There has been an onslaught of dog attacks in the news, not just in Montreal but around the world, in the last few weeks.
This time an 11-year-old girl from Ville-Émard was the victim of a vicious dog bite that left her with 13 stitches to her hip.
The girl said she was playing in her new neighbour's yard when her friend decided to bring out the dog. She alleges that the dog began to growl while she was petting him and that's when he attacked.
Luckily, the young girl made it home where her mother immediately called 911. She was hospitalized but is expected to make a full recovery.
You can read more about the attack at Journal de Montreal's site in French. But we warn you, the pictures are extremely graphic.
@MissStixy @J_H_5 The mastiff fatalities are increasing. They are also a "type". Take a look at this, especially fo… https://t.co/0GtEzIPrG1— DogsBite.org (@DogsBite.org) 1555101582.0
The dog, who according to Montreal police is a breed similar to a Pitbull, is still living in the neighbourhood. The victim's mother fears for the safety of her family and children as the dog lives only a few meters from her own home.
In a new law implemented last year, any dog considered aggressive or 'at risk' is supposed to be immediately seized and evaluated by a veterinarian. Dogs deemed dangerous have to be vaccinated against rabies, microchipped and sterilized, and wear a muzzle in public spaces. In more severe cases, the dog will have to be put down.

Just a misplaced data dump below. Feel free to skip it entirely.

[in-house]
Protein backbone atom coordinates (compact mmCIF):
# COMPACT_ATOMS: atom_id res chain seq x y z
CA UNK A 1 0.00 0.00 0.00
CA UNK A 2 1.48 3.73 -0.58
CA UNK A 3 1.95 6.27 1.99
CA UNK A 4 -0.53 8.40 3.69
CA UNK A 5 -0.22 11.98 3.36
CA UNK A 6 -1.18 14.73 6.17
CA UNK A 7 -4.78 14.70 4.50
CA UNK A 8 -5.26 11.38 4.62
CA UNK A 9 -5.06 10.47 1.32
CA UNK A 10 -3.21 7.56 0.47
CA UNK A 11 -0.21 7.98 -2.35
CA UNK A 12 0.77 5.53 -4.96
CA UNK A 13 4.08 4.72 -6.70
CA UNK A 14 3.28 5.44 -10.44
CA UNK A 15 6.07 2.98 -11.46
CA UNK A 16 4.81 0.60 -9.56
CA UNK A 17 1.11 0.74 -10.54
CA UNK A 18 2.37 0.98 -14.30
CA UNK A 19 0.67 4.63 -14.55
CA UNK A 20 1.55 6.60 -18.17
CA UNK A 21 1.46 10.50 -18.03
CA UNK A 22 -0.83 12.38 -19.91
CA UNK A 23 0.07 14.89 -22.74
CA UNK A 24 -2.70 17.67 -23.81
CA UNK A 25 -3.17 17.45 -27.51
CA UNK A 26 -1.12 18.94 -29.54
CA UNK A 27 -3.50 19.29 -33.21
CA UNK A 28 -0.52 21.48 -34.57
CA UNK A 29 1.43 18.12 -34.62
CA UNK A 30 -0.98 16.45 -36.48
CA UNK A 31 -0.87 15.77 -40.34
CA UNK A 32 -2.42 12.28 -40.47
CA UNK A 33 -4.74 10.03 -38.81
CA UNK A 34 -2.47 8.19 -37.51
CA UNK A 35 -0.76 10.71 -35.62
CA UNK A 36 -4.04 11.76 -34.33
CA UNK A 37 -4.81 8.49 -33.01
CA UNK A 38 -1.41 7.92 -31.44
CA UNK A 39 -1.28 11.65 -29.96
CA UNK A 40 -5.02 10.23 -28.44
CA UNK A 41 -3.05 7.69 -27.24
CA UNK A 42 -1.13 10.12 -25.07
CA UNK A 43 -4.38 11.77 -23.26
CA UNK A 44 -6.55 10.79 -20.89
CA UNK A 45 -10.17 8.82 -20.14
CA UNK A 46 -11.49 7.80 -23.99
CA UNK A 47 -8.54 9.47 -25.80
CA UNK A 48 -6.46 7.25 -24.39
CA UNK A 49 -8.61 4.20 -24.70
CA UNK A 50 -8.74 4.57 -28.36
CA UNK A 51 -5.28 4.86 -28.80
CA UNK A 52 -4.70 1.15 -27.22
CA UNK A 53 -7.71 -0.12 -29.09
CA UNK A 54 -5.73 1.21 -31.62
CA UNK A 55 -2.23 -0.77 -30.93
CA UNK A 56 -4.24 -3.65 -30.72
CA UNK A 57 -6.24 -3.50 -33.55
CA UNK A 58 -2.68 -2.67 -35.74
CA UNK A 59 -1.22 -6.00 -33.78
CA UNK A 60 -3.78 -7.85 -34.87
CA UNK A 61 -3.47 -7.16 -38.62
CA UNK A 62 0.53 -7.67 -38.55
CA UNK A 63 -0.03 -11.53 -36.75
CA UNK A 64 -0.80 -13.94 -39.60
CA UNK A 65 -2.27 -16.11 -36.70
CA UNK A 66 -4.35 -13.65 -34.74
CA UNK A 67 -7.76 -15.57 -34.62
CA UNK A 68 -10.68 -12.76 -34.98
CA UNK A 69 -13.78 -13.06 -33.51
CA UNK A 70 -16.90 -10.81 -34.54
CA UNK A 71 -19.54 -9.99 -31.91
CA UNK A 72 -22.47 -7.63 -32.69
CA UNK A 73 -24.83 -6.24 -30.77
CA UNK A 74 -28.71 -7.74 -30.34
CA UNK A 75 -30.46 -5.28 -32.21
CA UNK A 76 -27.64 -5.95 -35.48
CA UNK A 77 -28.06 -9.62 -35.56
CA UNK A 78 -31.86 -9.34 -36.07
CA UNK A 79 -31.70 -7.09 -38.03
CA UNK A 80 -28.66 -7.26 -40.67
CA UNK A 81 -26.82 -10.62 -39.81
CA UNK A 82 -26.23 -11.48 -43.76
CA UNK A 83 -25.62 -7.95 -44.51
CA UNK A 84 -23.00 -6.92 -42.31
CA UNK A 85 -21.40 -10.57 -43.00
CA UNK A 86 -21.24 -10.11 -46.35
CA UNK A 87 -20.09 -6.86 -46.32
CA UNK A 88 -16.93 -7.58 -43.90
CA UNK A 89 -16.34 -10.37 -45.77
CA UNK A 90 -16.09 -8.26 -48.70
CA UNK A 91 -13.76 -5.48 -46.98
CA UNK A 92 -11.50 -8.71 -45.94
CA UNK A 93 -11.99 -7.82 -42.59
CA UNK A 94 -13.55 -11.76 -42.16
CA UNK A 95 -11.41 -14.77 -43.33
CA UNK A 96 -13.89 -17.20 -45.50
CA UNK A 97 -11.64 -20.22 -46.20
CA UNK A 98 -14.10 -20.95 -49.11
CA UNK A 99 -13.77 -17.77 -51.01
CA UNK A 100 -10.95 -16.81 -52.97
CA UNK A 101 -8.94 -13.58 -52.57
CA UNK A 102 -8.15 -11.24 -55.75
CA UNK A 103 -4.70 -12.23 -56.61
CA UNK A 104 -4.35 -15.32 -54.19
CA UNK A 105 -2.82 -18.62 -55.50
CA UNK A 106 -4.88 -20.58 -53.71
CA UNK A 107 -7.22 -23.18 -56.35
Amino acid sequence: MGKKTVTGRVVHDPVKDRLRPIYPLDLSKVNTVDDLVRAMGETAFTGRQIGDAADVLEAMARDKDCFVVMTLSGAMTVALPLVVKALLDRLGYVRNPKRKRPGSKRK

77% of dog bites are from either the family dog or a dog known to the family. Learning simple body language and gi… https://t.co/BItseGaEfO— Born Innocent (@Born Innocent) 1520608815.0
At this time, the dog in question must remain with its owners at all times, along with wear wearing a muzzle, until the city can evaluate.
All in all, this sounds like a sad situation for everyone involved.
There is an estimated 500,000 dog bites a year in Canada, with the majority of those being children under the age of 10.
To learn more about protecting your children from dog bites, check out Canada's Safety Council site here.
To read more about what you should do if you encounter a dangerous dog, check out the City of Montreal's website here.